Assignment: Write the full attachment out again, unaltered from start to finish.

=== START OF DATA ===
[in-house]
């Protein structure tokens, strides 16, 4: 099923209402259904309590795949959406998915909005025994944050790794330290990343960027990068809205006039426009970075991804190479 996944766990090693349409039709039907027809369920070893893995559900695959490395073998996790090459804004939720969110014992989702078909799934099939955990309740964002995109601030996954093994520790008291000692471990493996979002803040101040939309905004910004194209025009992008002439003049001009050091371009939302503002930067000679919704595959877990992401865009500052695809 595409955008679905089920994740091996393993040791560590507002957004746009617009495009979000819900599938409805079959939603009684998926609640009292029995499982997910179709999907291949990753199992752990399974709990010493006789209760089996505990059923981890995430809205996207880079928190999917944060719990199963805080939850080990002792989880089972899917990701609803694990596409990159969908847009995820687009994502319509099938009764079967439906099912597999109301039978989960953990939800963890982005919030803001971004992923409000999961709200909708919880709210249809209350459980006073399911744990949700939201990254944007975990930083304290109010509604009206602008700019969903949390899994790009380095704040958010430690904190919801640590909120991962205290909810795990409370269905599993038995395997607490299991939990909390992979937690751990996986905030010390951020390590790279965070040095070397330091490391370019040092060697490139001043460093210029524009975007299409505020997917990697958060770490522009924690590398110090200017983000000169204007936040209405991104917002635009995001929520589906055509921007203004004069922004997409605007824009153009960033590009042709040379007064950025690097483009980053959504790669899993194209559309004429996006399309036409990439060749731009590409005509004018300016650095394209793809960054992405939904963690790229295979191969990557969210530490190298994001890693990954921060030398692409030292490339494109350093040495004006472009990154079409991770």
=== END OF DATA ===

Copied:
[in-house]
């Protein structure tokens, strides 16, 4: 099923209402259904309590795949959406998915909005025994944050790794330290990343960027990068809205006039426009970075991804190479 996944766990090693349409039709039907027809369920070893893995559900695959490395073998996790090459804004939720969110014992989702078909799934099939955990309740964002995109601030996954093994520790008291000692471990493996979002803040101040939309905004910004194209025009992008002439003049001009050091371009939302503002930067000679919704595959877990992401865009500052695809 595409955008679905089920994740091996393993040791560590507002957004746009617009495009979000819900599938409805079959939603009684998926609640009292029995499982997910179709999907291949990753199992752990399974709990010493006789209760089996505990059923981890995430809205996207880079928190999917944060719990199963805080939850080990002792989880089972899917990701609803694990596409990159969908847009995820687009994502319509099938009764079967439906099912597999109301039978989960953990939800963890982005919030803001971004992923409000999961709200909708919880709210249809209350459980006073399911744990949700939201990254944007975990930083304290109010509604009206602008700019969903949390899994790009380095704040958010430690904190919801640590909120991962205290909810795990409370269905599993038995395997607490299991939990909390992979937690751990996986905030010390951020390590790279965070040095070397330091490391370019040092060697490139001043460093210029524009975007299409505020997917990697958060770490522009924690590398110090200017983000000169204007936040209405991104917002635009995001929520589906055509921007203004004069922004997409605007824009153009960033590009042709040379007064950025690097483009980053959504790669899993194209559309004429996006399309036409990439060749731009590409005509004018300016650095394209793809960054992405939904963690790229295979191969990557969210530490190298994001890693990954921060030398692409030292490339494109350093040495004006472009990154079409991770």